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Infliction (2013)

1 rating: 4.0
DVD Release, Virgil Films
1 review about Infliction (2013)

Interesting 'Found Footage' Flick Might Prove Useful For Greater Character Study

  • Jun 23, 2014
As I’ve said many times before, I enjoy the found-footage-format film.  I know many folks who hate it or have long ago tired from it, but I’ll mention again what I’ve highlighted before: I think the construct remains useful so long as the footage found (and obviously culled together by an editor) serves the narrative and (better yet) serves the characters.  Yes – like many of you – I’ve seen films that didn’t quite use the technique effectively or relied on it much too strongly to produce whatever emotional impact even good acting could’ve done on its own; in those cases, I’d agree that less trickery probably would’ve made for a better film.
For all its merits, INFLICTION is one of those where I honestly could’ve gone either way.  It works effectively by being constructed the way it was (with far more digital camcorders than I would’ve ever imagined); but I can see how the dramatic dynamic could’ve been increased with less theatrics and more raw emotion.
(NOTE: The following review will contain minor spoilers necessary solely for the discussion of plot and/or characters.  If you’re the type of reader who prefers a review entirely spoiler-free, then I’d encourage you to skip down to the last three paragraphs for my final assessment.  If, however, you’re accepting of a few modest hints at ‘things to come,’ then read on …)
From the product packaging: “Feature film director Jack Thomas Smith’s current project he calls ‘Infliction’ is the actual assembled footage taken from the cameras belonging to two brothers, who documented a murder spree in North Carolina in 2011.  The footage reveals in disturbing detail their actions and motives.  It documents the effects of people’s actions or inactions and its long-term consequences on other’s lives.”
As a found-footage vehicle, INFLICTION is most effective and putting the audience in the middle of a dire situation – one that clearly smacks of impending doom – and letting it play out in all of its bloody, horrific detail.  This isn’t to say that the film either glorifies or revels in the excesses of violence because I don’t think that’s accurate.  I think it tries to take an extraordinary situation – one involving the vicious upbringing of three children – and then attempts to put a somewhat ‘ordinary’ spin on the resulting carnage by capturing it home-movie-style.  (I could be wrong, and I have been before.)  Where it’s least effective, however, might become the picture’s Achilles Heel where other viewers are concerned.
For example, there’s a pivotal scene about midway through the picture wherein one brother begins to question the who, what, where, when, and (ultimately) why of doing this project.  (Keep in mind – and I’m trying very hard not to spoil anything crucial to the ending – that there is a bona fide reason within the realm of possibilities for the young men to be committing these crimes and filming them, but that won’t be disclosed until very late in the film.)  They confront one another and throw questions and explanations at one another, and – for part of this sequence – they’re still both very obviously committed to the project.
How do we know?
Well, they’re still holding the cameras pointed at one another.  Despite being a nifty device to film the conflict, most of the scene just didn’t play out as emotionally authentic to me.  There’s one piece wherein a camera lying on the ground is capturing their arguments; and – while that bit might prove more acceptable – I’d almost argue that the trickery of keeping everything ‘found footage’ really killed what probably would’ve been a stronger, more impactful scene had it been shot conventionally in-camera.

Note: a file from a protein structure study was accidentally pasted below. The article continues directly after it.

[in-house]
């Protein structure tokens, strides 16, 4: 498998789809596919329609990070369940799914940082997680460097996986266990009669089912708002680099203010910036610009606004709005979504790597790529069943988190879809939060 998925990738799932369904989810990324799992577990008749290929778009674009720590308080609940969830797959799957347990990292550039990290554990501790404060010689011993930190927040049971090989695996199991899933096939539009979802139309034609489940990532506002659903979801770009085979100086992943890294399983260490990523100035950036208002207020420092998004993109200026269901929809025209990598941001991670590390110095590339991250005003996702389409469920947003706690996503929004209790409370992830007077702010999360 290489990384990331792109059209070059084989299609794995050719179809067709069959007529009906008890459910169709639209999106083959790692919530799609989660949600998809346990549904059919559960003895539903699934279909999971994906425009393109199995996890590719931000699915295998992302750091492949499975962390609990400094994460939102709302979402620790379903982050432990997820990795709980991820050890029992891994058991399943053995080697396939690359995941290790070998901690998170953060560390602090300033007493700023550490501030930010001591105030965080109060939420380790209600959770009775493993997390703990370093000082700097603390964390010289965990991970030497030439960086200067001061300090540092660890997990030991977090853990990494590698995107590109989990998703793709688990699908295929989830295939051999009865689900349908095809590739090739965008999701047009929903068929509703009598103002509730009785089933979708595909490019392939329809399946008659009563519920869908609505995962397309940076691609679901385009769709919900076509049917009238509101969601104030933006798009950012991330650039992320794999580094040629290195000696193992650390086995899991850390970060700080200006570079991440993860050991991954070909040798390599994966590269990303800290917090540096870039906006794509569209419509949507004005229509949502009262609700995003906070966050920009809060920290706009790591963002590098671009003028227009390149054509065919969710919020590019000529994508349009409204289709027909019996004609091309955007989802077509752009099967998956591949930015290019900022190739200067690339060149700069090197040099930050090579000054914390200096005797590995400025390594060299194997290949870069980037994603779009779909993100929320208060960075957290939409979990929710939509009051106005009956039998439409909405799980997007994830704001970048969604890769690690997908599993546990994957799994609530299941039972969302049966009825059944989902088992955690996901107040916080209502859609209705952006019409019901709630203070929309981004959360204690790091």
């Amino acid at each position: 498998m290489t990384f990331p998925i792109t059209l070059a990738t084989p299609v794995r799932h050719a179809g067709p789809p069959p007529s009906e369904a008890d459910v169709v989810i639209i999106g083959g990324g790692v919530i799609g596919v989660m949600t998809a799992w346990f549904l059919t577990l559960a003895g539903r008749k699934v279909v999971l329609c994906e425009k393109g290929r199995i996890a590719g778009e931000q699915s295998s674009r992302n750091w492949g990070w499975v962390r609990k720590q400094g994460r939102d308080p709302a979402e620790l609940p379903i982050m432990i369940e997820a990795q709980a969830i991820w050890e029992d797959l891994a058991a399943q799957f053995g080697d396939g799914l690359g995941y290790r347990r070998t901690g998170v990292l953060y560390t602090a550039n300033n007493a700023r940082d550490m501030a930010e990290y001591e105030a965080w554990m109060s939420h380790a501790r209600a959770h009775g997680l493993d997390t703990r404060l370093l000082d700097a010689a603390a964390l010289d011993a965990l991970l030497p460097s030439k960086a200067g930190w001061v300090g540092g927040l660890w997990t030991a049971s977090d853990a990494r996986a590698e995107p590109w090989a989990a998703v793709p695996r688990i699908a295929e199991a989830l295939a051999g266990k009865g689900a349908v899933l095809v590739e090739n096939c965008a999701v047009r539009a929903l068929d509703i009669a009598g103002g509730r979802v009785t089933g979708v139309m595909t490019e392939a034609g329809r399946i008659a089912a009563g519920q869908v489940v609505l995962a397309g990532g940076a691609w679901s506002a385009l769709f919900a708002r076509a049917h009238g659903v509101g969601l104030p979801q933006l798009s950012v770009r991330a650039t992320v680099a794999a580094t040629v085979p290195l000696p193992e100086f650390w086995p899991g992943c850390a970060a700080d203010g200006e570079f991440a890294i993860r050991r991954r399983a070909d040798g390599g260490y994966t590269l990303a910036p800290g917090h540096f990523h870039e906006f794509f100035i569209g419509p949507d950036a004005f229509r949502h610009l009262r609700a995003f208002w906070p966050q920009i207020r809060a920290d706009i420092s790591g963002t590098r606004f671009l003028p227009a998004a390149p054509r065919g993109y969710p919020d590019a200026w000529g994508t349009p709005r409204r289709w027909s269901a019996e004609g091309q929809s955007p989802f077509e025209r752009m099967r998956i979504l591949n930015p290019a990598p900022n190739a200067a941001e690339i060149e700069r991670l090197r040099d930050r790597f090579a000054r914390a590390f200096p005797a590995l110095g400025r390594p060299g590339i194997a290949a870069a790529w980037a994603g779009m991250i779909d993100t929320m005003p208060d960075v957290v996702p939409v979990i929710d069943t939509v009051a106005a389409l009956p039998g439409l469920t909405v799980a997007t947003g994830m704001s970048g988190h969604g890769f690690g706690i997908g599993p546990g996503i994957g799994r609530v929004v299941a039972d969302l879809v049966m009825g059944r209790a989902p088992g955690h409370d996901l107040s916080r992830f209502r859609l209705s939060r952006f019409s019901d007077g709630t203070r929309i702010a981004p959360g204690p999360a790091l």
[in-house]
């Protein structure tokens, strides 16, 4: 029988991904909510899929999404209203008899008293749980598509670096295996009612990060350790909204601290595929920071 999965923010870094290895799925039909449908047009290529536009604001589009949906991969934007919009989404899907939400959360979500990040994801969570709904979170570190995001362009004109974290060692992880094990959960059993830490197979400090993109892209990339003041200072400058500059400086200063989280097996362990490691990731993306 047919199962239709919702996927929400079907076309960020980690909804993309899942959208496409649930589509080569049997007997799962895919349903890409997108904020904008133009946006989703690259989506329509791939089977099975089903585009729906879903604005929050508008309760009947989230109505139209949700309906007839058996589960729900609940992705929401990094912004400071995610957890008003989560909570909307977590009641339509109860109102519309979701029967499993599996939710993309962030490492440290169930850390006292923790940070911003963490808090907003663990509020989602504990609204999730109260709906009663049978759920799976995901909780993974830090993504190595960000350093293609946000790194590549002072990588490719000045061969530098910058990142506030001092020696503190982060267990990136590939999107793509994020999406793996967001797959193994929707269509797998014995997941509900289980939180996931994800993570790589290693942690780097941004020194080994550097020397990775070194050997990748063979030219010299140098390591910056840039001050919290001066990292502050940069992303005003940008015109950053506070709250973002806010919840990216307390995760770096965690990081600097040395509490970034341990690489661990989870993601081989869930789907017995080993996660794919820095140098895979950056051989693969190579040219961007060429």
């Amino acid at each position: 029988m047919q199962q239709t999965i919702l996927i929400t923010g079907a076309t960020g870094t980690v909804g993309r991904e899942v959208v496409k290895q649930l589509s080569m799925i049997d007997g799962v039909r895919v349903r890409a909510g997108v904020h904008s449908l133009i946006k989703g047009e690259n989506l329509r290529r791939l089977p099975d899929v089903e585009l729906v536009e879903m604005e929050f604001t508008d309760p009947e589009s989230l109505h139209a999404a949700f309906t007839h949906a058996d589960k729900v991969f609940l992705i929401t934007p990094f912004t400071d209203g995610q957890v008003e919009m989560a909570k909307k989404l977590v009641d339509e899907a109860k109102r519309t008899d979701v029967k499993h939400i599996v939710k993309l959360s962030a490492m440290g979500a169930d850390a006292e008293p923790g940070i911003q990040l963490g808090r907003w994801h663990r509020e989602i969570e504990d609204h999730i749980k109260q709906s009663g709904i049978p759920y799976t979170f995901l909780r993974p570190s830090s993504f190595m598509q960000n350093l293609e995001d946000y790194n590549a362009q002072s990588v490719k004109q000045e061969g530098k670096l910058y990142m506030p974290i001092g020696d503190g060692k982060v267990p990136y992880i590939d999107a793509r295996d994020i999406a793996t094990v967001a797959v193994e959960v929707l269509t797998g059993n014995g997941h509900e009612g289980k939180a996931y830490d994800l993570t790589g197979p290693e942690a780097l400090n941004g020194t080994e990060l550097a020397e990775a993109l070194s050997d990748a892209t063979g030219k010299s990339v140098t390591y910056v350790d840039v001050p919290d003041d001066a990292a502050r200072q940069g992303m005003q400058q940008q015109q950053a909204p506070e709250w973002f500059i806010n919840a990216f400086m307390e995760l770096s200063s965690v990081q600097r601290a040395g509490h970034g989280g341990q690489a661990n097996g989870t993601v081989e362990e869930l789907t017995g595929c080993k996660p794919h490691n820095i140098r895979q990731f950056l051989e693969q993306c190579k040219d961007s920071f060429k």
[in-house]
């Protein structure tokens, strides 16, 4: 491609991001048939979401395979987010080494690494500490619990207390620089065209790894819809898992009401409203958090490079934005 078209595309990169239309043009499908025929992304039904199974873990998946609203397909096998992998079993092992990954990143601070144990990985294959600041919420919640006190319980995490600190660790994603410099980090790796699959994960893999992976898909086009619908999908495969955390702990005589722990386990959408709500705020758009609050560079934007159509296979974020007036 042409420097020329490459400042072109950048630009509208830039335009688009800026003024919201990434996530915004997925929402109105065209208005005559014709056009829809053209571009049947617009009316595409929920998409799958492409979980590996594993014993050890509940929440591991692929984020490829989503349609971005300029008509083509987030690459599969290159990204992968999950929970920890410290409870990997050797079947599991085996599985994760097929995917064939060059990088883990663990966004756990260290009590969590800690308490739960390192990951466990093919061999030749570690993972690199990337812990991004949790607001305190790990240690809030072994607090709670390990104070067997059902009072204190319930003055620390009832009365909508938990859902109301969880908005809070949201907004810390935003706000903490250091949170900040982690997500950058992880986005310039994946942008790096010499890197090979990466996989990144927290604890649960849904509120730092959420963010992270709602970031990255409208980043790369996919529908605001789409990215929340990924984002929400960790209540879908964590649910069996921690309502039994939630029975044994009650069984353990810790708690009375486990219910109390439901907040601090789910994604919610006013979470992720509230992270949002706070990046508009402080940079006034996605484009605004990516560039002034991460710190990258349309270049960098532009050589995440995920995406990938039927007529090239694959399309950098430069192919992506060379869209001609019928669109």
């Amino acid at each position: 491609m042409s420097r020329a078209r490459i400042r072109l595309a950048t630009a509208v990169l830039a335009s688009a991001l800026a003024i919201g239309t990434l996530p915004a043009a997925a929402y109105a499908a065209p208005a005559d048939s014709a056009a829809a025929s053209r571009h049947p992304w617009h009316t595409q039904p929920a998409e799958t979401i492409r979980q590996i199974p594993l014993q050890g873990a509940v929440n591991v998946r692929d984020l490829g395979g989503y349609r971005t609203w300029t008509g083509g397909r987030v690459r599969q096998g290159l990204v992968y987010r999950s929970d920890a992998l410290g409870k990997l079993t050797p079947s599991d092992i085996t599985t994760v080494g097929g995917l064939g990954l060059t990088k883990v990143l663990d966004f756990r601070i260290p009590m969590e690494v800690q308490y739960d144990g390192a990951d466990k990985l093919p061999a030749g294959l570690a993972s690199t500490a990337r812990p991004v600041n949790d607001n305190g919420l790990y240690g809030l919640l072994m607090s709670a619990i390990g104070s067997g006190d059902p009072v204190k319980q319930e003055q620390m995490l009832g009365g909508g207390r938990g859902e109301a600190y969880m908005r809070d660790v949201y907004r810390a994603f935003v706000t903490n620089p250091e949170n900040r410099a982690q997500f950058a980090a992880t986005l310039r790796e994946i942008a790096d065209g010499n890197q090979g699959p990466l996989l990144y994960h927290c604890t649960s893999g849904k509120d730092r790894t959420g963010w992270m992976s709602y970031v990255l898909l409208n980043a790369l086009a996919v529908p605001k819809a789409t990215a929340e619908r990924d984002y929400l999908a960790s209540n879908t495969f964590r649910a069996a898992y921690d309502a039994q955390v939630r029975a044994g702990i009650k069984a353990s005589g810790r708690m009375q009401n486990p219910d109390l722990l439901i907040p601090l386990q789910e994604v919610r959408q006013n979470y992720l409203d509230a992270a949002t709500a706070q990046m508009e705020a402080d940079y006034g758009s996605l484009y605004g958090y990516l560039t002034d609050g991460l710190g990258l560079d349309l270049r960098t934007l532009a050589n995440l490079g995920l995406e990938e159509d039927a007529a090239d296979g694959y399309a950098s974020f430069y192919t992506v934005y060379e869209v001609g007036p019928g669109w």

Granted, this one little change would’ve required a suspension of that barrier already erected because of the chosen format.  But there’s something to be said for finding more creative ways to ‘mix it up’ if filmmakers are going to continue to push the bounds of story convention.  As the scene plays out, it works (as I hope I was clear) … it just doesn’t feel all that ‘honest’ to this viewer.
INFLICTION (2013) is produced by Fox Trail Productions.  DVD distribution is being handled by Virgil Films.  As for the technical specifications, this is one of those ‘found-footage-films’ so one can expect much of the same cinematography seen in similar-produced efforts; the sound remains pretty good consistently, though there were a few small sequences a bit muddled.  Lastly – if it’s special features you want – then sit still because after the credits there’s an interesting music video (from Purple Pam & The Flesh Eaters) that retells the story in a visually interesting way.
RECOMMENDED.  The chief complaint I had with INFLICTION is that it didn’t need to be a found-footage-film (and I say that even though I freely admit I love that sub-genre).  In fact, I’d argue that – even though writer/director Jack Thomas Smith serves up what he believes come the conclusion is a strong thematic reason for all of this to be found footage – I think the story itself could’ve been stronger with much lesser focus on maintaining that narrative technique.  Why?  Well, the picture has a few great scenes with these two young leads arguing with each other, and I found their insistence on holding the cameras through those sequences entirely a theatrical convention and not at all emotionally real.
In the interests of fairness, I’m pleased to disclose that the fine folks at Virgil Films provided me with a DVD copy of INFLICTION by request for the expressed purpose of completing this review; and their contribution to me in no way, shape, or form influenced my opinion of it.

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